Second, even though the host state might not be a party to an agreement with the foreign investor, it can still can be brought into arbitration through the use of investment treaties or national investment laws.
Third, public international law and especially customary international law plays a significant role in the substantive dispute, particularly when it involves the definition of expropriation and the standard of fair and equitable treatment to be granted to the investor.
Fourth, depending on the wording of the investment treaty, forum shopping and concurrent proceedings might be permitted. There might also be no need to first exhaust local remedies by going through the host state’s courts before initiating an investment arbitration.
Fifth, an investment arbitration is likely to be less confidential and awards are more likely to be published than is the case in a conventional arbitration. In fact, the hearings of an investment arbitration may even be open to the public and recordings might be taken for public viewing.
Cases under the auspices of ICSID can be, and have been, heard in venues other than in Washington D.C These venues include the Singapore International Arbitration Centre (SIAC) and Maxwell Chambers in Singapore.
The ICSID Secretariat also offers administrative and logistical services for other international dispute proceedings including arbitrations conducted under the auspices of other arbitral institutions. In the course of FY2011, the Centre assisted with the organisation of hearings in cases administered by the London Court of International Arbitration, the Permanent Court of Arbitration (PCA), and the International Chamber of Commerce.
Pertinently, since 2006, ICSID has promulgated a set of Additional Facility Rules which parties may choose to apply to their ICSID arbitration. These rules allow disputes to be submitted to ICSID even though the State party to the dispute is not a Contracting State. Similarly, where the state of the foreign investor is not a Contracting State, these rules would allow the dispute to be submitted to ICSID.
ICSID arbitrations have certain features that are particularly attractive to international investors.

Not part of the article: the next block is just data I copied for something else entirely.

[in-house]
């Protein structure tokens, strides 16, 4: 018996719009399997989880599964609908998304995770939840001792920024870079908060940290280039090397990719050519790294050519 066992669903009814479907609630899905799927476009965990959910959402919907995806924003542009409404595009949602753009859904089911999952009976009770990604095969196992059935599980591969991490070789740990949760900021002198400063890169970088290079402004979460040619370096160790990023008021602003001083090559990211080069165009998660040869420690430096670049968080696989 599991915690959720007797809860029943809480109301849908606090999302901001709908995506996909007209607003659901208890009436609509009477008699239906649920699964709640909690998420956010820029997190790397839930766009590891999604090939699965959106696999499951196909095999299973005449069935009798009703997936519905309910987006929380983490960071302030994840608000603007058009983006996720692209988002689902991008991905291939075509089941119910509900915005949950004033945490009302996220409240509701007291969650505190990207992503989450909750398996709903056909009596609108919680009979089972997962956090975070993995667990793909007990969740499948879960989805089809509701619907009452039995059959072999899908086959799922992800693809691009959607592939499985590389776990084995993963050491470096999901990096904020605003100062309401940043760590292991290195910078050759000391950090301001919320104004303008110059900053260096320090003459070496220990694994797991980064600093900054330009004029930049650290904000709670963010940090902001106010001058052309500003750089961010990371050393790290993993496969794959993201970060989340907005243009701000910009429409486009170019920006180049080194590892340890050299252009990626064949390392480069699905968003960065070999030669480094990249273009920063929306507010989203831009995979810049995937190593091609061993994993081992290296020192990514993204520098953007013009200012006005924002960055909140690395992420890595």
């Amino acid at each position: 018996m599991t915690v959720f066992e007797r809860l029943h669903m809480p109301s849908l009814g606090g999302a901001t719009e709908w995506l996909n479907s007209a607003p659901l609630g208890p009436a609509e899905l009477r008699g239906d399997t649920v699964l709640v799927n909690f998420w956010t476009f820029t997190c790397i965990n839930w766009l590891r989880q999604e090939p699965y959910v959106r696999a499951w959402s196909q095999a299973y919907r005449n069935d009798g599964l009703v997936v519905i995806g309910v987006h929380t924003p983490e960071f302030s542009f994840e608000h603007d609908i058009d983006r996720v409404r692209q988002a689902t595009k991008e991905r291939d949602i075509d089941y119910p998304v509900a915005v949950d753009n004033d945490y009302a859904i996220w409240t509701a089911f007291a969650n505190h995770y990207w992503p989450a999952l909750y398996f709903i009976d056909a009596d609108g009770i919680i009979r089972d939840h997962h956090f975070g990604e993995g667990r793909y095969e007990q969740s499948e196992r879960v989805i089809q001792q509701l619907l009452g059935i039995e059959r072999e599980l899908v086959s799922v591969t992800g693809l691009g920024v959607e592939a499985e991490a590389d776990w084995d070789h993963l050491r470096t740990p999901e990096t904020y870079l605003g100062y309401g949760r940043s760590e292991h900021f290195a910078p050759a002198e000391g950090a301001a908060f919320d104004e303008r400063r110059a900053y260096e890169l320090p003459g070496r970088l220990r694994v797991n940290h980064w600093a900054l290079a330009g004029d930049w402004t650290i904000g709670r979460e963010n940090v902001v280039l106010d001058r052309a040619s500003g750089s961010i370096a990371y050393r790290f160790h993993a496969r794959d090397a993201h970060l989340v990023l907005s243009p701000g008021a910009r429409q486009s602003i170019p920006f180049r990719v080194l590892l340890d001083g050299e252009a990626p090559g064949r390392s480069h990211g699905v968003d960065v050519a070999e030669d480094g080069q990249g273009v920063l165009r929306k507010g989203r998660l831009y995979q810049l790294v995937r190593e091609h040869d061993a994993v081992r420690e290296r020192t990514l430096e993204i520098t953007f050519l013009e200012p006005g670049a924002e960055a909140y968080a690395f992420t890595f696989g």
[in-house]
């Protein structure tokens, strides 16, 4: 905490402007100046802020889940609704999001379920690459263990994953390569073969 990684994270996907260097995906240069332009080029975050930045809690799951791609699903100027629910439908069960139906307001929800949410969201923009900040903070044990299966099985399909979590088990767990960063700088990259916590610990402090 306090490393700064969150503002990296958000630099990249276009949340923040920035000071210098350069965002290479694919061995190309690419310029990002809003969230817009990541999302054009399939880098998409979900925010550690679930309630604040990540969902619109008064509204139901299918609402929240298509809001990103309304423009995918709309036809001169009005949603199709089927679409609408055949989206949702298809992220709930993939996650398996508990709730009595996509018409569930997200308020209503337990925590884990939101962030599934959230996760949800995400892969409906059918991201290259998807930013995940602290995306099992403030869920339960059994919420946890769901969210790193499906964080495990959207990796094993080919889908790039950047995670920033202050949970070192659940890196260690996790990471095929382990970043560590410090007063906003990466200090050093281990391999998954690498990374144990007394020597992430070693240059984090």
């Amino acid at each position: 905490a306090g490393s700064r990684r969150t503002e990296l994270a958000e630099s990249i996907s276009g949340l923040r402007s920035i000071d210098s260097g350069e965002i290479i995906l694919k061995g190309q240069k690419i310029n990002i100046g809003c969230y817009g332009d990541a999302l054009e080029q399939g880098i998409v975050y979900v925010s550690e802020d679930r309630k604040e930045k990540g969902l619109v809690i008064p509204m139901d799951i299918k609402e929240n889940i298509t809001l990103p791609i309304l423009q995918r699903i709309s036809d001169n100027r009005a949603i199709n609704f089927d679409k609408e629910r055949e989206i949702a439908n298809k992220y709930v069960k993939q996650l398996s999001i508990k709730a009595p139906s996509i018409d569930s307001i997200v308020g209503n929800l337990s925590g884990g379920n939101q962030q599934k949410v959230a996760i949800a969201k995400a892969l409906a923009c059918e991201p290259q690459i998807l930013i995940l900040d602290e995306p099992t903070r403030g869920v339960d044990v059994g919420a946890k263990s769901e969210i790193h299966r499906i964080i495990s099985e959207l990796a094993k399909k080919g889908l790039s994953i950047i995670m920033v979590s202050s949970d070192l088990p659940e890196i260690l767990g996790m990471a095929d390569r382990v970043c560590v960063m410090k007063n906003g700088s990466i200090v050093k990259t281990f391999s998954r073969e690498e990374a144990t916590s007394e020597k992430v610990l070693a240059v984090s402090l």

- As with other forms of arbitration, ICSID gives investors a neutral forum to resolve their disputes. This mitigates fears of alleged and perceived bias on the part of domestic courts.
Furthermore, it is also worth noting that ICSID arbitrations are often referred to as “self-contained” or “de-localised” arbitrations because the local courts of any contracting state have no role whatsoever in the ICSID proceedings. In contrast, the courts of the state in which an arbitration is held (the so-called seat) have supervisory jurisdiction over the conduct of the proceedings.
- An award is not subject to an appeal on the merits (see Article 53). Instead, the losing party may only seek to annul the award under Article 52 on limited grounds: (a) that the Tribunal was not properly constituted; (b) that the Tribunal had manifestly exceeded its powers; (c) that there was corruption on the part of a member of the Tribunal; (d) that there was a serious departure from a fundamental rule of procedure; or (e) that the award failed to state the reasons on which it was based.
Between the years 2001 to 2010, there were a total of 93 awards rendered by ICSID Tribunals. Of those, only 13 were annulled in part or in full.
- An award rendered by an ICSID tribunal is enforceable in any contracting state as if it were a final judgment of a court in that state and permits enforcement on that basis (see Article 54).
Statistics: ICSID and PCA
The number of investment arbitrations has significantly increased since 2000. Between 1965 (when ICSID was established) and 2000, only 66 cases were registered with ICSID. Even then the bulk of cases in that period were registered only from 1997 onwards. However, since 2000, there have been 285 cases registered with ICSID. ICSID currently administers 159 cases, of which 35 were registered in 2011. Of these 35 cases,
- 2 were under the Energy Charter Treaty
- 4 under the investment law of the host state